I seem to find that I get an bounds error when I try to reference array[0]. So it seems that julia has elected to necessarily use the same convention that MATLAB uses, starting the indices from 1. Is this true? Any reason for that choice?

  • The question is phrased too rhetorically: "Is it true that...", "elected to necessarily use...". Also, the answer is not so hard to find online, e.g.:julia.readthedocs.org/en/latest/manual/noteworthy-differences/… – user664303 Apr 23 '14 at 12:55
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    The correct design is to allow the user to choose the index range. This way the language is used to model the problem as best seen by the programmer, not the programmer having to model the problem as best seen by the language. See Ada for example, where you can start the index anywhere you decide. zero, 1, -100, 4, etc... You the programmer choose what is best for each problem. Not the language. en.wikibooks.org/wiki/Ada_Programming/Types/array – Nasser Apr 25 '14 at 2:46

Yes, arrays are indexed from 1

  • Thanks. Do you have any idea why the developers have chosen this rather than allowing a zero as a legal index? I don't really see why having a restriction in indexing is a feature important enough to apparently 'require' it. I can live with this but just thought I would ask...:). – comer Apr 22 '14 at 19:50
  • They had to pick something. I usually count from one (unless I'm programming C or Python), and I can not see any reason why the compiler should not do the work of translating my mental indexes to real indexes. I'm not sure I think it was a good decision to be different from C and Python though. – ivarne Apr 22 '14 at 20:11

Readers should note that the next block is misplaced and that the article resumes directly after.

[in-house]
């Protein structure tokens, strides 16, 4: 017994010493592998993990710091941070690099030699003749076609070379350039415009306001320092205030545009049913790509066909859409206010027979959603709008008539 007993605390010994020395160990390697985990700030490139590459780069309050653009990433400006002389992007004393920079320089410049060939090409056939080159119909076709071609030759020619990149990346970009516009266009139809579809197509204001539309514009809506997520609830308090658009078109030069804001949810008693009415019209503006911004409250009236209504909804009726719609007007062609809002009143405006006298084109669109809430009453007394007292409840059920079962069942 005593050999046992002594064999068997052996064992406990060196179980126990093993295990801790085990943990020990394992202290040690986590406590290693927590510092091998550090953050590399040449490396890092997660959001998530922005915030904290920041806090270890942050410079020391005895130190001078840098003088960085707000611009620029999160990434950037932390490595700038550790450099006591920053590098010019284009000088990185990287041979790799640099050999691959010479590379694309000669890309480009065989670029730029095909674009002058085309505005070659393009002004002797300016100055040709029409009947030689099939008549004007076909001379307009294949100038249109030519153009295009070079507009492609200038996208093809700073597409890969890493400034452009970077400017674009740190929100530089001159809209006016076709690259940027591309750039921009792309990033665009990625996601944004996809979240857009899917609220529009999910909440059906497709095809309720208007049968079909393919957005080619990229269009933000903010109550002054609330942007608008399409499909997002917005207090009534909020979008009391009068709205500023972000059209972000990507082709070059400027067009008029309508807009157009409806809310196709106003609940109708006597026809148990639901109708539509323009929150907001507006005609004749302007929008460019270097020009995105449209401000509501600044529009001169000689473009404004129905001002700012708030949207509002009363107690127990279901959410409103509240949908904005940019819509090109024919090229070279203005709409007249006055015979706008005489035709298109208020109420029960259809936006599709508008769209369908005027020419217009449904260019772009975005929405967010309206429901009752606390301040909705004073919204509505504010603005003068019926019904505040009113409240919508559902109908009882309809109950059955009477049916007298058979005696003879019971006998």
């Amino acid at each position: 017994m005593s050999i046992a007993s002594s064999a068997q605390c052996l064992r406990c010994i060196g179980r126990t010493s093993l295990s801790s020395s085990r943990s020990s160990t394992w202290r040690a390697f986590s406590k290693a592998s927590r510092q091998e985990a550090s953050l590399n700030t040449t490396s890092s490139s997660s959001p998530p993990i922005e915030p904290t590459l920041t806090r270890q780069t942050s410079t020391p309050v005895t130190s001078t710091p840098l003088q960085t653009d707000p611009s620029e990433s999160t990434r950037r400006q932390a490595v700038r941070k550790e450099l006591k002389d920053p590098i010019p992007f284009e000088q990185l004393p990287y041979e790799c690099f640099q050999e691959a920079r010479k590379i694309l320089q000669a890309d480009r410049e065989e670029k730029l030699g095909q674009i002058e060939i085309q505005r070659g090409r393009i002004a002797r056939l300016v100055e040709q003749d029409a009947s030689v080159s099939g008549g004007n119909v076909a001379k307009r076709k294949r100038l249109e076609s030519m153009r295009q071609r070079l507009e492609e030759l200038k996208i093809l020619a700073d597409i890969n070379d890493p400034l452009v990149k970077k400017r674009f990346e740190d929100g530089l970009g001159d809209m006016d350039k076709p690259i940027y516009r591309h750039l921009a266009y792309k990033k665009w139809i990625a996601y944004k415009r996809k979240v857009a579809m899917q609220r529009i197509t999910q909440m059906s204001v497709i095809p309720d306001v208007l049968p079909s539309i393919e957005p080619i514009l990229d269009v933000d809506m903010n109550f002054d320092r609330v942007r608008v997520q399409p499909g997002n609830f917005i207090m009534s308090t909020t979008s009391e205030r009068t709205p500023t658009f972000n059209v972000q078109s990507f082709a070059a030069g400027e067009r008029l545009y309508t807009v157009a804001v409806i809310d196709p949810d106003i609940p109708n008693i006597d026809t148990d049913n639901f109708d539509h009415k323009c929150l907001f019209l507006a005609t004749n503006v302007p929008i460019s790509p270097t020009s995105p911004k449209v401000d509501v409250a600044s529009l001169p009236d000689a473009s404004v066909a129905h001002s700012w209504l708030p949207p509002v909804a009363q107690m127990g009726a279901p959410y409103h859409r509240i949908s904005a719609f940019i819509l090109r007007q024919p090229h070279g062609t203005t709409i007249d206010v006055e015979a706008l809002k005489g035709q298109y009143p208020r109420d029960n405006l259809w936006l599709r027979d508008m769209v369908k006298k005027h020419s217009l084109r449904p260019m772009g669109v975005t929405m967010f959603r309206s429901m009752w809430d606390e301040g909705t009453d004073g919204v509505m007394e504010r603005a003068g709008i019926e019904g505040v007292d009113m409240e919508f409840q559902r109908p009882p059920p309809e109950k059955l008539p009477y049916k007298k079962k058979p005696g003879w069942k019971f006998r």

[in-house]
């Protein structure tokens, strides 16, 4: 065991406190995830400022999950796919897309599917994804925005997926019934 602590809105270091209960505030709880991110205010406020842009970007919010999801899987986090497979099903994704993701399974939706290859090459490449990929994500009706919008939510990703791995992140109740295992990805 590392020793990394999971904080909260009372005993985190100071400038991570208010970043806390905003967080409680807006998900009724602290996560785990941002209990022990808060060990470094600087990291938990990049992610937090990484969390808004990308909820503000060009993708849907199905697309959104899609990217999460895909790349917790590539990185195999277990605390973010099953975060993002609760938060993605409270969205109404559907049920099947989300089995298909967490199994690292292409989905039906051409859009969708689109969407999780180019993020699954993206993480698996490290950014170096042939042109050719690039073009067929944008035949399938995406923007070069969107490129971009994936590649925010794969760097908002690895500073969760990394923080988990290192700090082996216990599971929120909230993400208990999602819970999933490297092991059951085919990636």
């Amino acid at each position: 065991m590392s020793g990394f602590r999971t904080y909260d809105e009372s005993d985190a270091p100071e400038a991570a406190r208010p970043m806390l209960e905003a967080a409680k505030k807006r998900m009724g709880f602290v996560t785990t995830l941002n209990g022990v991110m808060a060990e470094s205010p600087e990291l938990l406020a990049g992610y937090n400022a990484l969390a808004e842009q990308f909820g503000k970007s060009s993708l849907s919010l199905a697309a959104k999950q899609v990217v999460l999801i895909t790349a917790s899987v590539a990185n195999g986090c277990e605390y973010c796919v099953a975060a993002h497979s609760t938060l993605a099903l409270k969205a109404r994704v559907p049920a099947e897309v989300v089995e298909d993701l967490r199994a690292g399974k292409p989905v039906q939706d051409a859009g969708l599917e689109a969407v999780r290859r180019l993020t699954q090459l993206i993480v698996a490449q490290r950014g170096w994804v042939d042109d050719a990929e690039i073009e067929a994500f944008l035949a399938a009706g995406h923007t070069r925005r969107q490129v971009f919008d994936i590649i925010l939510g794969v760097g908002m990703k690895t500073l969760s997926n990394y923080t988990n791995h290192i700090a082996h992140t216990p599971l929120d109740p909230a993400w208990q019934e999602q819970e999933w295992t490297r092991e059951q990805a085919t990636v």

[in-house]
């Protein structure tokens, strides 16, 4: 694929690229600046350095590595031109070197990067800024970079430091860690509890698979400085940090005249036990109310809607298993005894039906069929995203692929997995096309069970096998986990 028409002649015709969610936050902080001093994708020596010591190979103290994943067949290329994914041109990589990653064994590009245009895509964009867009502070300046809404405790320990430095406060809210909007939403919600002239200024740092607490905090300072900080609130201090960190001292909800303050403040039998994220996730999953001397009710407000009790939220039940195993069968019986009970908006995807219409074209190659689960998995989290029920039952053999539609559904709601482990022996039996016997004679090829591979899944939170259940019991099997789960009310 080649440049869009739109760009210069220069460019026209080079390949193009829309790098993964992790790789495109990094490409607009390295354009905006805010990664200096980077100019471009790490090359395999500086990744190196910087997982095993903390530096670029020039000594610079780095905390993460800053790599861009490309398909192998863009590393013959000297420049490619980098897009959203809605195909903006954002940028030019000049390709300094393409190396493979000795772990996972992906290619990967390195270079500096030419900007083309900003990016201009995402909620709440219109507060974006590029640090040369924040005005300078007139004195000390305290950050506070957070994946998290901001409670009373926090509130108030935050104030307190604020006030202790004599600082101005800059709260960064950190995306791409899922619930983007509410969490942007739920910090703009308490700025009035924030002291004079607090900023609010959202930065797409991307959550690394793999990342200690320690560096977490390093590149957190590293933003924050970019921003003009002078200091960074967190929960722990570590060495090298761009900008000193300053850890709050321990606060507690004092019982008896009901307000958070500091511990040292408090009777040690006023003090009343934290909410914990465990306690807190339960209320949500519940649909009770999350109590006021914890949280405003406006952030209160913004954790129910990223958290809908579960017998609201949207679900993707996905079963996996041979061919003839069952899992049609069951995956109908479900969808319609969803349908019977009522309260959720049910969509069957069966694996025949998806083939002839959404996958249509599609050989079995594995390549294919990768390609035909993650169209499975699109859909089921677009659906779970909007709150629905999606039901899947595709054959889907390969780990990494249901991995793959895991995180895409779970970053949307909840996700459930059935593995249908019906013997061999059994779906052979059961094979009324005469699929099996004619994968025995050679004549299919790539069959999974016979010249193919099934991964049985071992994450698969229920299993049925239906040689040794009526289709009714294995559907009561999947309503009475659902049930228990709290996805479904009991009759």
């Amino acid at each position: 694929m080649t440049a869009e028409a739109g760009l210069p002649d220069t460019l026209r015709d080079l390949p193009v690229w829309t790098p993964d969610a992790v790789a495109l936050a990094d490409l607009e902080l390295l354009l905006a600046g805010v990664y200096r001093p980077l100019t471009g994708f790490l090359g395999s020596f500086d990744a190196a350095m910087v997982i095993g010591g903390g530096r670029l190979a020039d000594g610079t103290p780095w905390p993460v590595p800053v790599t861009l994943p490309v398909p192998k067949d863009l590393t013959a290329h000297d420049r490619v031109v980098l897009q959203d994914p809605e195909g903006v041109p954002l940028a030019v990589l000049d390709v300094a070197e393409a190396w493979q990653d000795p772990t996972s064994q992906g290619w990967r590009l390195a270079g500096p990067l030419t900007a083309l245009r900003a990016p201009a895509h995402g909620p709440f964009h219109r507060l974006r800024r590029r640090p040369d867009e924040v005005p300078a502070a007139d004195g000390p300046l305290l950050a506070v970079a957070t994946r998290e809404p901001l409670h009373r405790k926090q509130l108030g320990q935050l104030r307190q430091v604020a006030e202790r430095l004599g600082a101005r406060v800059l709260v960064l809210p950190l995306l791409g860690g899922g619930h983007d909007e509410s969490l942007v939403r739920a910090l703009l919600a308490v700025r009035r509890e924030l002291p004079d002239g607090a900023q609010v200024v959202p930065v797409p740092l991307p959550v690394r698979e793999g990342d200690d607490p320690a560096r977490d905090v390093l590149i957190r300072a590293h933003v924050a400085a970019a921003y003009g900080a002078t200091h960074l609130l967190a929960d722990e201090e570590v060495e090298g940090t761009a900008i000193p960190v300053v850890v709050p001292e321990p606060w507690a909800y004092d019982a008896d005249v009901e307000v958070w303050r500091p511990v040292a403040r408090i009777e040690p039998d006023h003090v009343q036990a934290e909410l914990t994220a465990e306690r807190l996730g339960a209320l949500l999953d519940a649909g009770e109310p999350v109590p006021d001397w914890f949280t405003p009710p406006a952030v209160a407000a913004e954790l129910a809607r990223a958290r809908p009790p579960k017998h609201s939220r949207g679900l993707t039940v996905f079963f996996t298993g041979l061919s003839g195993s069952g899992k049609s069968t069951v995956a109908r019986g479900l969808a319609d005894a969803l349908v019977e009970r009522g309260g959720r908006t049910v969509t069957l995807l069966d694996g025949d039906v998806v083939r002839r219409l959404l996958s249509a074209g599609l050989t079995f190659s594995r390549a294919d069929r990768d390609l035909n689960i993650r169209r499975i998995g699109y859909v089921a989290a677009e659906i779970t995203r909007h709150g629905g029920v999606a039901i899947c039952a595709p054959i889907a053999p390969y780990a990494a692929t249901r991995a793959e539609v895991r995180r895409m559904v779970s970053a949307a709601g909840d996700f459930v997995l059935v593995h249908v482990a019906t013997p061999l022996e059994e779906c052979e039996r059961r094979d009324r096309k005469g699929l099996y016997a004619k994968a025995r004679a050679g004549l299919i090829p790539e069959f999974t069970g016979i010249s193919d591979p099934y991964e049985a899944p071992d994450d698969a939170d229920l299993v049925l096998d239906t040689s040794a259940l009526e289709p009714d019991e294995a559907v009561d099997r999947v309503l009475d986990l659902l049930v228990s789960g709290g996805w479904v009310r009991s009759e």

• Ok, thanks for the perspective. I am only complaining because I have lately wanted to use some Python functions in julia, appropriately translated, and have bumped against this silly thing. The thing is that I will need to redo a derivation of an algorithm from Python since the rule 'just increment the index by 1' has unclear consequences for the formulae I am using from Python. Just grumbling...). Thanks for the comments. – comer Apr 22 '14 at 21:26
  • I am sure you are aware of this but you can call python from within Julia-PyCall – fsmart Apr 22 '14 at 23:01
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    By the way, the latest release contains "Experimental support for arrays whose indexing starts from values other than 1." (source). – Robert Pollak Nov 30 '16 at 14:08


It is a not uncommon practice for languages to index their arrays starting 1. Check out Wikipedias page on Comparison of programming languages (array). Other notable languages that index from 1:

  • Fortran
  • Lua
  • Mathematica
  • PL/1
  • Smalltalk
  • R

Note that half those examples are languages geared towards technical, statistical and scientific computing, just as Julia is.

When it comes to learning curve, indexing from 1 makes perfectly fine sense as the likely users will come from MATLAB, R, Fortran, et al which also index from 1.


According to a brief review on http://www.fortran90.org/src/faq.html#what-is-the-most-natural-starting-index-for-numbering, the most common starting index in math and science is 1, so it makes a sensible default.

Now there is experimental feature in Julia for offset array support http://docs.julialang.org/en/release-0.5/devdocs/offset-arrays/, so you may pick your own on array-per-array basis.

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